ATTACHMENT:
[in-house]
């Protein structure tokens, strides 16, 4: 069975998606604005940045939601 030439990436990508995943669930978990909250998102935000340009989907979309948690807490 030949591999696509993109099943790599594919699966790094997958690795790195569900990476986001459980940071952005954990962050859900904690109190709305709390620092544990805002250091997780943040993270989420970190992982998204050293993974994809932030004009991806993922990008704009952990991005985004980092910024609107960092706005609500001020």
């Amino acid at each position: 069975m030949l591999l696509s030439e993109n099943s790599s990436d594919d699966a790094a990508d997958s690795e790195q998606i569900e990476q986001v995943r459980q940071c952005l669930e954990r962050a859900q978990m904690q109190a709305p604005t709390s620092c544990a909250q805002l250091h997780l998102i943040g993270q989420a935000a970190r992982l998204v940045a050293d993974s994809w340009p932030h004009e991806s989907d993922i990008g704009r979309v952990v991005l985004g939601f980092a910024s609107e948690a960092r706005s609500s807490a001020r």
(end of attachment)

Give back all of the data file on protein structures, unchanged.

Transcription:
[in-house]
């Protein structure tokens, strides 16, 4: 069975998606604005940045939601 030439990436990508995943669930978990909250998102935000340009989907979309948690807490 030949591999696509993109099943790599594919699966790094997958690795790195569900990476986001459980940071952005954990962050859900904690109190709305709390620092544990805002250091997780943040993270989420970190992982998204050293993974994809932030004009991806993922990008704009952990991005985004980092910024609107960092706005609500001020």
């Amino acid at each position: 069975m030949l591999l696509s030439e993109n099943s790599s990436d594919d699966a790094a990508d997958s690795e790195q998606i569900e990476q986001v995943r459980q940071c952005l669930e954990r962050a859900q978990m904690q109190a709305p604005t709390s620092c544990a909250q805002l250091h997780l998102i943040g993270q989420a935000a970190r992982l998204v940045a050293d993974s994809w340009p932030h004009e991806s989907d993922i990008g704009r979309v952990v991005l985004g939601f980092a910024s609107e948690a960092r706005s609500s807490a001020r």